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chico Lyr Req: No Irish Need Apply (82* d) Lyr/Chords Add: NO IRISH NEED APPLY (John F. Poole 22 Nov 05

[Capo +2] "Written by JOHN F. POOLE, and sung, with immense success, by the great Comic-Vocalist of the age, TONY PASTOR."

       A                                 D            A
I'm a dacint boy, just landed from the town of Ballyfad;
   D       A       7    B7             E7
I want a situation: yis, I want it mighty bad.
I saw a place advartised. It's the thing for me, says I;
         D      7       A             E7             A
But the dirty spalpeen ended with: 'No Irish need apply'
          D                            7       A                  F#7
Whoo! says I; but that's an insult -- though to get the place I'll try.
       B7                                 E7   
So, I wint to see the blaggar[d] with: No Irish need apply.

         A             7               D             D#°
Some do count it a misfortune to be christened Pat or Dan,
       A            7          E7          A   (E7)
But to me it is an honor to be born an Irishman.

I started off to find the house, I got it mighty soon;
There I found the ould chap saited: he was reading the TRIBUNE.
I tould him what I came for, whin he in a rage did fly:
No! says he, you are a Paddy, and no Irish need apply!
Thin I felt my dandher rising, and I'd like to black his eye--
To tell an Irish Gintleman: No Irish need apply!

I couldn't stand it longer: so, a hoult of him I took,
And I gave him such a welting as he'd get at Donnybrook.
He hollered: Millia murther! and to get away did try,
And swore he'd never write again: 'No Irish need apply'
He made a big apology; I bid him thin good-bye,
Saying: Whin next you want a bating, add: No Irish need apply!

Sure, I've heard that in America it always is the plan
That an Irishman is just as good as any other man;
A home and hospitality they never will deny
The stranger here, or ever say: 'No Irish need apply'
But some black sheep are in the flock: a dirty lot, say I;
A dacint man will never write: No Irish need apply!

Sure, Paddy's heart is in his hand, as all the world does know,
His praties and his whiskey he will share with friend or foe;
His door is always open to the stranger passing by;
He never thinks of saying: None but Irish may apply.
And, in Columbia's history, his name is ranking high;
Thin, the Divil take the knaves that write: No Irish need apply!

Ould Ireland on the battle-field a lasting fame has made;
We all have heard of Meagher's men, and Corcoran's brigade.*
Though fools may flout and bigots rave, and fanatics may cry,
Yet when they want good fighting-men, the Irish may apply,
And when for freedom and the right they raise the battle-cry,
Then the Rebel ranks begin to think: No Irish need apply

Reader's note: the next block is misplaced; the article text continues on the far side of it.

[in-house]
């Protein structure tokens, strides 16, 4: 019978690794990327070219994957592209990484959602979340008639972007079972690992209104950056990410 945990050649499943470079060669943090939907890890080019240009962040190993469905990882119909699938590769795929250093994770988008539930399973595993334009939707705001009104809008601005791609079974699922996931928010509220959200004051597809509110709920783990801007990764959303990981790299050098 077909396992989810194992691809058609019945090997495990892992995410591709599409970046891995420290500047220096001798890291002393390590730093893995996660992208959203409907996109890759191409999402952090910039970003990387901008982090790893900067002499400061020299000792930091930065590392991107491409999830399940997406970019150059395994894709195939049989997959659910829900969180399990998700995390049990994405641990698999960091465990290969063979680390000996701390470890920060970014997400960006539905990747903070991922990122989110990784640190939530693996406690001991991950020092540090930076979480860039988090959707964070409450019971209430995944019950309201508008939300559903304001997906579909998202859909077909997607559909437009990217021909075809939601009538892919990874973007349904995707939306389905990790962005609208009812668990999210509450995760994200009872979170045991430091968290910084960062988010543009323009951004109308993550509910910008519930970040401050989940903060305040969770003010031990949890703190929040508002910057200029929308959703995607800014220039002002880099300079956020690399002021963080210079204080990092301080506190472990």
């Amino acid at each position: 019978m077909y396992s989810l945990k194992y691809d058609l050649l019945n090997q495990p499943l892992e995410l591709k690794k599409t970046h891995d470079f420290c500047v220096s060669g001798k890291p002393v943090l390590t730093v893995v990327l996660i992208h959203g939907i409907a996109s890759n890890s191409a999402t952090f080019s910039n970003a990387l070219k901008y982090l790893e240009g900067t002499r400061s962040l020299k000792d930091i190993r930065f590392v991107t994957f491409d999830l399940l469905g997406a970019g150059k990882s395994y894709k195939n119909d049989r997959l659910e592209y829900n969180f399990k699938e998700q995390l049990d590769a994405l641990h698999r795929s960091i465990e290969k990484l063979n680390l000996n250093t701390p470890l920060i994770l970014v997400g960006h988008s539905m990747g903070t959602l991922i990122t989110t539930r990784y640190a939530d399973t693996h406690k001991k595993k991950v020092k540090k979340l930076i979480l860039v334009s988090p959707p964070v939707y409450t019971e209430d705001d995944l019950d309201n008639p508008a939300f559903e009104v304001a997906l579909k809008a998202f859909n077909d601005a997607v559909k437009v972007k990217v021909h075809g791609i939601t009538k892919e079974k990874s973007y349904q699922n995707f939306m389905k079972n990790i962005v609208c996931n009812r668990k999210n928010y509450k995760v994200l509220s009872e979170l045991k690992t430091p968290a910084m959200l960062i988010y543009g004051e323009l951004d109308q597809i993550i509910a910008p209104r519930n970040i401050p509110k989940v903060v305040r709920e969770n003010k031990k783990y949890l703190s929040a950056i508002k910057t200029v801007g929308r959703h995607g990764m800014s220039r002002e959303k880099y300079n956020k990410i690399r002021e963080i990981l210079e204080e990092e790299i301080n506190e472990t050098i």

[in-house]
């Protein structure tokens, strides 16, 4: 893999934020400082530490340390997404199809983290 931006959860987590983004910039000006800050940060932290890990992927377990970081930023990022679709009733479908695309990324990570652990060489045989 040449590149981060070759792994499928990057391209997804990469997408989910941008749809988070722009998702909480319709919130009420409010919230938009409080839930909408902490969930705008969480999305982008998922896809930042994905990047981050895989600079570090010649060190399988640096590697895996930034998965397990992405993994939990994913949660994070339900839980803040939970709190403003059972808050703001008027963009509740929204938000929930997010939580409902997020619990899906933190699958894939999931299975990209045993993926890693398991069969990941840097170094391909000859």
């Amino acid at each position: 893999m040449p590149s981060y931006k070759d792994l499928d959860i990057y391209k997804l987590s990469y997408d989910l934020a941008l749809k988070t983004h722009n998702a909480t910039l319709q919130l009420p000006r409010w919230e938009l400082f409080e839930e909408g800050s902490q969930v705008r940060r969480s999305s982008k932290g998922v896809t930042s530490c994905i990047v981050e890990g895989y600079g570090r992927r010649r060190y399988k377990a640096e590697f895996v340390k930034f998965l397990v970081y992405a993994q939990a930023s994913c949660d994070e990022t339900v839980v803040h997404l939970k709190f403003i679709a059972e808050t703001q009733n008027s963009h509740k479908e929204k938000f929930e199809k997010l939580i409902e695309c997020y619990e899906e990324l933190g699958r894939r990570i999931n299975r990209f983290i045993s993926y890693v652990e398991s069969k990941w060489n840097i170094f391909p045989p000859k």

[H. DE MARSAN, Publisher, 54 Chatham Street, New York.

The fact that Irish vividly "remember" NINA signs is a curious historical puzzle. There are no contemporary or retrospective

accounts of a specific sign at a specific location. No particular business enterprise is named as a culprit. No historian, 2

archivist, or museum curator has ever located one 3 ; no photograph or drawing exists. 4 No other ethnic group complained

about being singled out by comparable signs. Only Irish Catholics have reported seeing the sign in America—no Protestant, no

Jew, no non-Irish Catholic has reported seeing one. This is especially strange since signs were primarily directed toward

these others: the signs said that employment was available here and invited Yankees, French-Canadians, Italians and any other

non-Irish to come inside and apply. The business literature, both published and unpublished, never mentions NINA or any

policy remotely like it. The newspapers and magazines are silent. The courts are silent. There is no record of an angry youth

tossing a brick through the window that held such a sign. Have we not discovered all of the signs of an urban legend?

Spalpeen: A scamp; an Irish term for a good-for-nothing fellow; often used in good-humored contempt or ridicule.

Meagher's men (see and Corcoran's brigade were Irish Catholic combat

units raised in New York City in 1861—62. (see After Lincoln issued the

preliminary Emancipation Proclamation on Sept 22, 1862, support from Irish Catholics fell off drastically, suggesting that

the lyrics were written before then. At the battle of Fredericksburg in December, 1862, Meagher's brigade, comprising six

all-Irish regiments from New York, Massachusetts and Pennsylvania, suffered 45% casualties and the Irish enthusiasm for

fighting drastically declined. Craig A. Warren, "'Oh, God, What a Pity!': The Irish Brigade at Fredericksburg and the

Creation of Myth," Civil War History (2001) 47:193—221. For the Irish mood see Bernstein, The New York City Draft Riots;

Frank L. Klement, "Catholics as Copperheads during the Civil War," The Catholic Historical Review (1994) 80:36—57.]

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